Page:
Shortly after the outbreak of Operation Iraqi Freedom in 2003, a slew of documentaries were released that sought to capture the disturbing and devastating effects of the war on U.S. soldiers and Iraqi civilians. Then in 2010, a trio of prominent docs—Restrepo, Armadillo and Hell and Back Again—depicted the ongoing struggle to stabilize Afghanistan. But America’s ongoing foreign entanglements eventually faded from nonfiction filmmakers’ foci, likely as a result of a kind of combat-related media fatigue in the documentary marketplace. Until now. Thanks to Richard Rowley’s captivating Dirty Wars, as well as a handful of other new war docs, the sub-genre appears to be not only resurgent, but reformed.
As the war on terror changes and evolves, Dirty Wars is a powerful example of how documentaries have evolved along with it. Rather than focusing on one location—the sand-swept urban environs of Baghdad or the rugged battlefields of Afghanistan—Dirty Wars follows intrepid journalist Jeremy Scahill from Afghanistan, Yemen, Somalia, Brooklyn and back, reflecting the vastly expanded new terrain of our current wars’ multiple fronts.
Unlike many of the docs that have come before it, the movie does not share the point of view of those Americans caught up in fighting the war. While the film specifically addresses the rise of the U.S. executive branch’s elite military corps known as the Joint Special Operations Command (or JSOC), the actual soldiers remain largely in the shadows. Indeed, the only fighting man we see in depth is clouded in silhouette, an anonymous Deep Throat whistleblower who speaks ominously—in a disguised voice—about a wave of ever-expanding and never-ending military ops, and the lack of oversight in which they are carried out.
Like Greg Barker’s recent Manhunt, which focuses on the C.I.A. analysts who helped track down Osama Bin Laden, Dirty Wars is more concerned with Intelligence, military secrets, and their deleterious effects than adopting a grunt’s eye view. (Though Dan Krauss’ recent Tribeca triumph The Kill Team relates the stories of a battle-weary platoon, it takes place distinctly outside of the combat zone, centering on an investigation into soldiers’ past actions, subsequent court proceedings and larger questions about guilt, justice and responsibility.)
Dirty Wars also echoes Sebastian Junger’s recent Which Way Is the Front Line From Here? a moving portrait of war correspondent and filmmaker Tim Hetherington, who was killed in 2011 while covering the conflict in Libya. Both films shift the focus of America’s wars away from its participants to its chroniclers. And like Hetherington, Scahill isn’t afraid to get close to his foreign subjects, becoming less an objective observer than an active and concerned global citizen.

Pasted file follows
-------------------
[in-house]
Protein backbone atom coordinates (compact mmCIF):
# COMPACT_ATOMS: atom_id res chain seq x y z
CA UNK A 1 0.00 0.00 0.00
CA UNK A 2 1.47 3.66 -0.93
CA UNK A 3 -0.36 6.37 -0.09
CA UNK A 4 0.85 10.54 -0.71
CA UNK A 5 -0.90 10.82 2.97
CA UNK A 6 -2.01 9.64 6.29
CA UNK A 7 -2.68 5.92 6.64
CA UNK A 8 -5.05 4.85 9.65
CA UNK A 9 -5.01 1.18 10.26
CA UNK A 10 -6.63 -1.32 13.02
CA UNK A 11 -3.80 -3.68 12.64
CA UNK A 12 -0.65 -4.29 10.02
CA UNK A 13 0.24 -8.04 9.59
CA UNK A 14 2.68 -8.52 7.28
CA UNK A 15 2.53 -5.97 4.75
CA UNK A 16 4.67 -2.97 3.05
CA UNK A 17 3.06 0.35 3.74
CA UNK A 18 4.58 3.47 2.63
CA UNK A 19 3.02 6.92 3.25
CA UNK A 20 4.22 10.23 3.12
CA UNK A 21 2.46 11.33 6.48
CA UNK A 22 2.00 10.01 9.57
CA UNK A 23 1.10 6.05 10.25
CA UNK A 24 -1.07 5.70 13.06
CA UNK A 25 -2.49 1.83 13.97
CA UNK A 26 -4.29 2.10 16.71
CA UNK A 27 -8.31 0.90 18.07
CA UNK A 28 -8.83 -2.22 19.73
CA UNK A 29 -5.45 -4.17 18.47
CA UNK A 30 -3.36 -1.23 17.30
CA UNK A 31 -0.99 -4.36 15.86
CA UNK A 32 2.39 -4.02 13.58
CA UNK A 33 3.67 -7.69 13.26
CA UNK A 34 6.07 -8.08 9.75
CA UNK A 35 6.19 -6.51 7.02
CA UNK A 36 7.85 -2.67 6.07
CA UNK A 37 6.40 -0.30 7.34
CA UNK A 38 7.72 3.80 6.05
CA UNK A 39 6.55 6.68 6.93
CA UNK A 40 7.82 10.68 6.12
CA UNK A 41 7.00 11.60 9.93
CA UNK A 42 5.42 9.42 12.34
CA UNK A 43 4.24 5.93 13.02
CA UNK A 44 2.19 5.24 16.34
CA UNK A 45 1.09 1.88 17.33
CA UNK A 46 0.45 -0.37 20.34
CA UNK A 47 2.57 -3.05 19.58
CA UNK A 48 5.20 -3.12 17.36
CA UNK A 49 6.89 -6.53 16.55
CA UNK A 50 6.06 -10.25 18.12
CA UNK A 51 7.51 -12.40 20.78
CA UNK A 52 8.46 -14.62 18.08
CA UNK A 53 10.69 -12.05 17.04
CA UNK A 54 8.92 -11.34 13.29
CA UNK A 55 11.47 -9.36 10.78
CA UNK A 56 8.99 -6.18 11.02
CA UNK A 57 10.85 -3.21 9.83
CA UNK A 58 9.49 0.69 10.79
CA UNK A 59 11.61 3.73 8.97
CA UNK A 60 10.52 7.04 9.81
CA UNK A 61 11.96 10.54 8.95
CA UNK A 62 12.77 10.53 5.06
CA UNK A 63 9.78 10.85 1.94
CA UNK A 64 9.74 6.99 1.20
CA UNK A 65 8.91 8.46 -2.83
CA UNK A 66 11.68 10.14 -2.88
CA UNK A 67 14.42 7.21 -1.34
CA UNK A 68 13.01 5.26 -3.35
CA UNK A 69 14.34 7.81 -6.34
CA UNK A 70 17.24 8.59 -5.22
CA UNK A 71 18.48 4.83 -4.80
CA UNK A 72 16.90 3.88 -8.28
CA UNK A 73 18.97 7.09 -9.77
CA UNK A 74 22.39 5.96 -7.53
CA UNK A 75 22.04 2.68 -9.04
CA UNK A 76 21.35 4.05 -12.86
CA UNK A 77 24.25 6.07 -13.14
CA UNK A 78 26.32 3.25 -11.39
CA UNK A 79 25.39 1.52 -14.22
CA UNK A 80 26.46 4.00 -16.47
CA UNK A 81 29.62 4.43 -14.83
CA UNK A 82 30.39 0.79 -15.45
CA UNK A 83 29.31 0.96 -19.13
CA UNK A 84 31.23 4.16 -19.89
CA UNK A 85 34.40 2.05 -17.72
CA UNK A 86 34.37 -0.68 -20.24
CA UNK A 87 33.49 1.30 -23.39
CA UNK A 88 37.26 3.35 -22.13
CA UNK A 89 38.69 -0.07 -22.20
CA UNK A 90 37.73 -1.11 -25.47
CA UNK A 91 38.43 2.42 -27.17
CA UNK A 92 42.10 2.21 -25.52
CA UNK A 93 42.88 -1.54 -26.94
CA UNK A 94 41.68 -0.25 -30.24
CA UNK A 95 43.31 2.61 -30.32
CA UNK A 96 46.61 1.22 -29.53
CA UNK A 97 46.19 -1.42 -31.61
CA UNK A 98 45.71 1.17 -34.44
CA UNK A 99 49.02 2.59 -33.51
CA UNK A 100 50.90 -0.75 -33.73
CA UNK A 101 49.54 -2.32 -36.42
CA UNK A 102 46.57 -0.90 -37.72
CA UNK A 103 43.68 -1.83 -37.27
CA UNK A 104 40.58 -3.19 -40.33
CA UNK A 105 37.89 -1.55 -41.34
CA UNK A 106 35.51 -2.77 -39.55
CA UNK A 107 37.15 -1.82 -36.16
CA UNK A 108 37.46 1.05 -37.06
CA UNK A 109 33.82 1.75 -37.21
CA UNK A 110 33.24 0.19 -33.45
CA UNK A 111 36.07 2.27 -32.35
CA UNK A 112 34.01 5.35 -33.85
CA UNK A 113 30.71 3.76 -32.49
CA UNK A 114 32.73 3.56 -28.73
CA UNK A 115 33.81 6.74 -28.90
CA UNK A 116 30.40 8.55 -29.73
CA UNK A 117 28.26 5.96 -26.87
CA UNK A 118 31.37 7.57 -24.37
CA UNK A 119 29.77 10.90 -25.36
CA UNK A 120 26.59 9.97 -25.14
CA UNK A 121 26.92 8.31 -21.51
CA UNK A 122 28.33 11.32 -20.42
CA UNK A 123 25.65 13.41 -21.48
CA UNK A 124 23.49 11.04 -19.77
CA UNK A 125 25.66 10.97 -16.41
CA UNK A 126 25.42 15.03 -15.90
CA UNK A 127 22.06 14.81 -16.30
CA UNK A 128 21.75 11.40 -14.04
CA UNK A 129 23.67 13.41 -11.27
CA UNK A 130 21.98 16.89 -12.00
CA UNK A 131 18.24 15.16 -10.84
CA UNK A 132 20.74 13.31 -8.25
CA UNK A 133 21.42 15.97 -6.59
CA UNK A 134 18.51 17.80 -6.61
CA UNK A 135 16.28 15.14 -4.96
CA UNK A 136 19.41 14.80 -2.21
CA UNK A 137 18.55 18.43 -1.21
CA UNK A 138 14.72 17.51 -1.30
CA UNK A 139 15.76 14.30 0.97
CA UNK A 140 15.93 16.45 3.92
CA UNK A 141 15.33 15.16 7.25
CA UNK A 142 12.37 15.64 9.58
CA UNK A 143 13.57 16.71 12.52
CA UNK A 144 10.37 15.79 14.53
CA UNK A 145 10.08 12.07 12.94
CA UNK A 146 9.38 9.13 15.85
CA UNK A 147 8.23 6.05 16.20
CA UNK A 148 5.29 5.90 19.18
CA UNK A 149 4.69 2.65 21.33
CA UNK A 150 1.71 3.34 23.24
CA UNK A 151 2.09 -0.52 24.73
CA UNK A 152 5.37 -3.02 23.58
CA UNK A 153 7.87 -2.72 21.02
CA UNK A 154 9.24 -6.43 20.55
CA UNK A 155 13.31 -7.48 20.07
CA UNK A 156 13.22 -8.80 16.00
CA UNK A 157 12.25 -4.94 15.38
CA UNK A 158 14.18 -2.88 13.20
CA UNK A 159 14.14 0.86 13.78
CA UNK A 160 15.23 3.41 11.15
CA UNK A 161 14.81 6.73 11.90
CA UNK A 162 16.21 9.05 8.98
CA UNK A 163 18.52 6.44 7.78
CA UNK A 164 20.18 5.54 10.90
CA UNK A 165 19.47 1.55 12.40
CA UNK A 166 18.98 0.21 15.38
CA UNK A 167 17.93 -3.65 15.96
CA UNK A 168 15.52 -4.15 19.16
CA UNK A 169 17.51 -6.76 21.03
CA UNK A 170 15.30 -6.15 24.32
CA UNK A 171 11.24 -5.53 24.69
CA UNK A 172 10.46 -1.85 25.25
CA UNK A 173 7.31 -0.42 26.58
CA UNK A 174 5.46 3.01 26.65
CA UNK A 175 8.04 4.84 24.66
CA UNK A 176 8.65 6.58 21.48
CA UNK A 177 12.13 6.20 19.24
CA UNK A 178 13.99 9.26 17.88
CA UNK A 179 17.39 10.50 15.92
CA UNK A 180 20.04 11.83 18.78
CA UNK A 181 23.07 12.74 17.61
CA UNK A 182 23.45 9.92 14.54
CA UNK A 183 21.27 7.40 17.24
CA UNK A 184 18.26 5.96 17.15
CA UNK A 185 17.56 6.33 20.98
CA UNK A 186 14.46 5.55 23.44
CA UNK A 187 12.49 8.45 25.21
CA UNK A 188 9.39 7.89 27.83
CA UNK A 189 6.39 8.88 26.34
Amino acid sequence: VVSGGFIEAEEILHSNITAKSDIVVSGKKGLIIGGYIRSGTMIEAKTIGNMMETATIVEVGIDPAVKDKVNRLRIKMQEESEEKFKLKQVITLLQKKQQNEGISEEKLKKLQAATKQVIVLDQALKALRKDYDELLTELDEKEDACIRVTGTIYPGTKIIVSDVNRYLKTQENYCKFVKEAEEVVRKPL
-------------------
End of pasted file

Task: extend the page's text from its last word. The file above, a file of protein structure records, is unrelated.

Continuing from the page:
By focusing on a Western reporter, Dirty Wars also gives viewers an effective surrogate in which to experience the conflicts. Scahill is essentially a standard everyman figure, doing his best to parse out what’s happening around him. Indeed, Dirty Wars embraces a highly subjective style, aligning viewers with Scahill’s point of view, and recalling the paranoia of one of Hitchcock’s wrong-men, Robert Redford’s Joseph Turner in Three Days of the Condor, or the moral fury of a Jason Bourne. Just as in those Hollywood films, we come to identify with Scahill and feel as if his hushed, concerned voiceover is whispered right into our ears.
Dirty Wars is also one of the most visually striking political issue docs in recent memory. Rather than focus on talking heads, director Richard Rowley, who deservedly won a best cinematography prize at Sundance, conjures a nightmarish vision of America’s clandestine war on terror, which includes bleached-out, high contrast images of the dusty streets of Somalia and the war-torn deserts of Afghanistan. This intensely stylized representation of geopolitical events may be, on more thoughtful reflection, a little sensationalistic. Arguably, the U.S. military’s killing of American-born citizens overseas should not look like the next installment of the Bourne franchise. The reality of what’s going on is far more serious and disturbing than a Hollywood thriller. But as these wars drag on—for more than 10 years and counting—it may be necessary to seize audiences’ attention with some visual panache.
Only Danish filmmaker Janus Metz’s stark, gonzo-style Armadillo (2010), with its similarly bleached color scheme and harrowing helmet-cam shots, approaches the textural and compositional flair with which Dirty Wars depicts the grim phenomenon of institutionalized killing. The editorializing aesthetics of that film certainly helped raise its profile beyond the many conventionally made docs that preceded it. After all, when a documentary looks like just another objective news broadcast, what’s compelling viewers to see it on the big screen?
As America’s wars rage on, hopefully documentary filmmakers will continue to chronicle them. But their biggest challenge will be finding new ways in which to bring those stories back to the home front. Otherwise, few people will be watching.
Anthony Kaufman has written about films and the film industry for The New York Times, The Los Angeles Times, The Chicago Tribune, The Village Voice, and Slate. He is currently a regular contributor to Variety, The Wall Street Journal Online, Filmmaker Magazine, The Utne Reader, and writes the ReelPolitik blog for Indiewire.com.